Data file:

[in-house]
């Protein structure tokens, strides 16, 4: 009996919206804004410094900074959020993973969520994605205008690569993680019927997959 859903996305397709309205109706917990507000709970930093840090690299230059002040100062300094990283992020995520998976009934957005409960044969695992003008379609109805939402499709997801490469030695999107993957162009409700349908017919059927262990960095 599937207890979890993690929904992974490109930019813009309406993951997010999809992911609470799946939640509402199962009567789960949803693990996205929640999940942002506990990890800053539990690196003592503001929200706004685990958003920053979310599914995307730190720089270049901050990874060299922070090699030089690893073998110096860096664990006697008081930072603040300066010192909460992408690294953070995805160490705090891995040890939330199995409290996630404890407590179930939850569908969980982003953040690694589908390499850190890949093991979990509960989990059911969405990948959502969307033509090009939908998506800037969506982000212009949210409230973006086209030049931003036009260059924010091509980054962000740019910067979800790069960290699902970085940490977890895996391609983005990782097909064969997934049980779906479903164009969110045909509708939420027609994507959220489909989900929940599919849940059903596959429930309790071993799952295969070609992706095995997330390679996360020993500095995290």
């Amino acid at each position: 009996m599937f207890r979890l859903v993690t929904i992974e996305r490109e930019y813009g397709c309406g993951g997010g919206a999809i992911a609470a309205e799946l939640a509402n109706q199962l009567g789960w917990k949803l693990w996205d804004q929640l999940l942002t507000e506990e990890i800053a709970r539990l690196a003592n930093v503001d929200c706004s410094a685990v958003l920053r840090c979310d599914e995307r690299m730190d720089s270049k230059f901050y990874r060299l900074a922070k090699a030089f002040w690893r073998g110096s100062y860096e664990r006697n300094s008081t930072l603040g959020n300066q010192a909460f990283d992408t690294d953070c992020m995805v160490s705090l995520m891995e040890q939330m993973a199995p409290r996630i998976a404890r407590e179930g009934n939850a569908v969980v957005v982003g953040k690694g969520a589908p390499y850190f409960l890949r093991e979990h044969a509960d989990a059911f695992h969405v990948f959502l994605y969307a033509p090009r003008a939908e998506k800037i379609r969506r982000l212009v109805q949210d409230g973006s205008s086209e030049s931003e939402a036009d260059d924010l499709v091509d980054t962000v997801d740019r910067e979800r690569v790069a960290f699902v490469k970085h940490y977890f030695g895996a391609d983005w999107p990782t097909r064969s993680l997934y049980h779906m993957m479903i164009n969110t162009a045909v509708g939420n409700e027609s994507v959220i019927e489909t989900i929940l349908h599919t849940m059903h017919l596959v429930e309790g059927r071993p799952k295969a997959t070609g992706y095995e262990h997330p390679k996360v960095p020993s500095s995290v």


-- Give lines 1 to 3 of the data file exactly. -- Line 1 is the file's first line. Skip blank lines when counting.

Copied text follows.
[in-house]
């Protein structure tokens, strides 16, 4: 009996919206804004410094900074959020993973969520994605205008690569993680019927997959 859903996305397709309205109706917990507000709970930093840090690299230059002040100062300094990283992020995520998976009934957005409960044969695992003008379609109805939402499709997801490469030695999107993957162009409700349908017919059927262990960095 599937207890979890993690929904992974490109930019813009309406993951997010999809992911609470799946939640509402199962009567789960949803693990996205929640999940942002506990990890800053539990690196003592503001929200706004685990958003920053979310599914995307730190720089270049901050990874060299922070090699030089690893073998110096860096664990006697008081930072603040300066010192909460992408690294953070995805160490705090891995040890939330199995409290996630404890407590179930939850569908969980982003953040690694589908390499850190890949093991979990509960989990059911969405990948959502969307033509090009939908998506800037969506982000212009949210409230973006086209030049931003036009260059924010091509980054962000740019910067979800790069960290699902970085940490977890895996391609983005990782097909064969997934049980779906479903164009969110045909509708939420027609994507959220489909989900929940599919849940059903596959429930309790071993799952295969070609992706095995997330390679996360020993500095995290």
């Amino acid at each position: 009996m599937f207890r979890l859903v993690t929904i992974e996305r490109e930019y813009g397709c309406g993951g997010g919206a999809i992911a609470a309205e799946l939640a509402n109706q199962l009567g789960w917990k949803l693990w996205d804004q929640l999940l942002t507000e506990e990890i800053a709970r539990l690196a003592n930093v503001d929200c706004s410094a685990v958003l920053r840090c979310d599914e995307r690299m730190d720089s270049k230059f901050y990874r060299l900074a922070k090699a030089f002040w690893r073998g110096s100062y860096e664990r006697n300094s008081t930072l603040g959020n300066q010192a909460f990283d992408t690294d953070c992020m995805v160490s705090l995520m891995e040890q939330m993973a199995p409290r996630i998976a404890r407590e179930g009934n939850a569908v969980v957005v982003g953040k690694g969520a589908p390499y850190f409960l890949r093991e979990h044969a509960d989990a059911f695992h969405v990948f959502l994605y969307a033509p090009r003008a939908e998506k800037i379609r969506r982000l212009v109805q949210d409230g973006s205008s086209e030049s931003e939402a036009d260059d924010l499709v091509d980054t962000v997801d740019r910067e979800r690569v790069a960290f699902v490469k970085h940490y977890f030695g895996a391609d983005w999107p990782t097909r064969s993680l997934y049980h779906m993957m479903i164009n969110t162009a045909v509708g939420n409700e027609s994507v959220i019927e489909t989900i929940l349908h599919t849940m059903h017919l596959v429930e309790g059927r071993p799952k295969a997959t070609g992706y095995e262990h997330p390679k996360v960095p020993s500095s995290v």